But my old objections to the very basic principles of my religion–why is Faith considered a virtue, why do we venerate unnecessary sacrifice, how do we know that we are right about any of this, and how can you base your life on something you can’t prove–grew stronger, and I eventually stopped attending religious services of any kind.
I was functionally an atheist for more than half of my senior year of high school, but the word bothered me. I had never understood how someone could define themselves by something they didn’t believe in, and I was uncomfortable completely destroying part of my identity, even though by this time it was my least favorite part. So I didn’t bother thinking about it, operating under the assumption that God might be there, but it really didn’t matter very much.
But soon after I got to college I made a new friend and when he asked me what my religious beliefs were, I honestly couldn’t tell him. This bothered me, and for the next few months I read about different religions and about the big scary word: Atheism. At first, this was tremendously difficult. Throwing away the remaining traces of my guilt was painful. But I realized that being an atheist made more sense to me than anything else, and I tried the word on for size. In doing this, I finally gave myself permission to stop trying to believe. I was incredibly relieved.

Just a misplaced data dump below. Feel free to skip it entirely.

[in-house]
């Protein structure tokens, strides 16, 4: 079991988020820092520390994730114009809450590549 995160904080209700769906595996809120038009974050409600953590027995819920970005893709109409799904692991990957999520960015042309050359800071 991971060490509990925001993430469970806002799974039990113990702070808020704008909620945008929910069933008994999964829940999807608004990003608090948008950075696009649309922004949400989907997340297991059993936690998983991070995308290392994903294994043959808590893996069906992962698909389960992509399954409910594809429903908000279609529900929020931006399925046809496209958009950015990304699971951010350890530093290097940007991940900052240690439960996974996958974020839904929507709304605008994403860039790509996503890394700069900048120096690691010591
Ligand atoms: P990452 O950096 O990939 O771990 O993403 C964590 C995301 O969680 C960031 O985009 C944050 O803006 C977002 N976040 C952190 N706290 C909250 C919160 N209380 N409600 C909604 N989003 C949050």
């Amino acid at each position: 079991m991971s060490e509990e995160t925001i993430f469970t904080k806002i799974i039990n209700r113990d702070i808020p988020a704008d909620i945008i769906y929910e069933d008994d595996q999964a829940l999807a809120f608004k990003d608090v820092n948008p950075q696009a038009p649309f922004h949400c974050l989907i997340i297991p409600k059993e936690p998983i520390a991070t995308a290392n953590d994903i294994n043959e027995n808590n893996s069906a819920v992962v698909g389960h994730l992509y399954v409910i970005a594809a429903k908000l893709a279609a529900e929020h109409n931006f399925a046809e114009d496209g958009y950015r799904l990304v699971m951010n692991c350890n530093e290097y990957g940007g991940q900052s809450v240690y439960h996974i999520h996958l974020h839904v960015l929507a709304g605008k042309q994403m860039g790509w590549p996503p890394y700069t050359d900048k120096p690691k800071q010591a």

For the first time in my life what I claimed to believe in actually made sense to me, and though it was new, it never felt strange. I felt (and I still feel) that this is what I’ve been trying to believe my whole life–it feels natural for me.
The only people who don’t know about my lack of religion are my family members. My younger brother once said in anger that he didn’t believe in God. He later took it back, but at the time my mother shoved him against the wall and yelled at him for hours. Everyone’s least favorite uncle is the only other atheist in my family, and we all shake our heads at his kids being raised without religion. My grandmother would be genuinely heartbroken if she found out that I had “lost my way.” My family tends to make the common assumption most atheists actually believe in god, they just aren’t strong enough to keep faith through dry spells, or they’re angry about an experience they had with the church.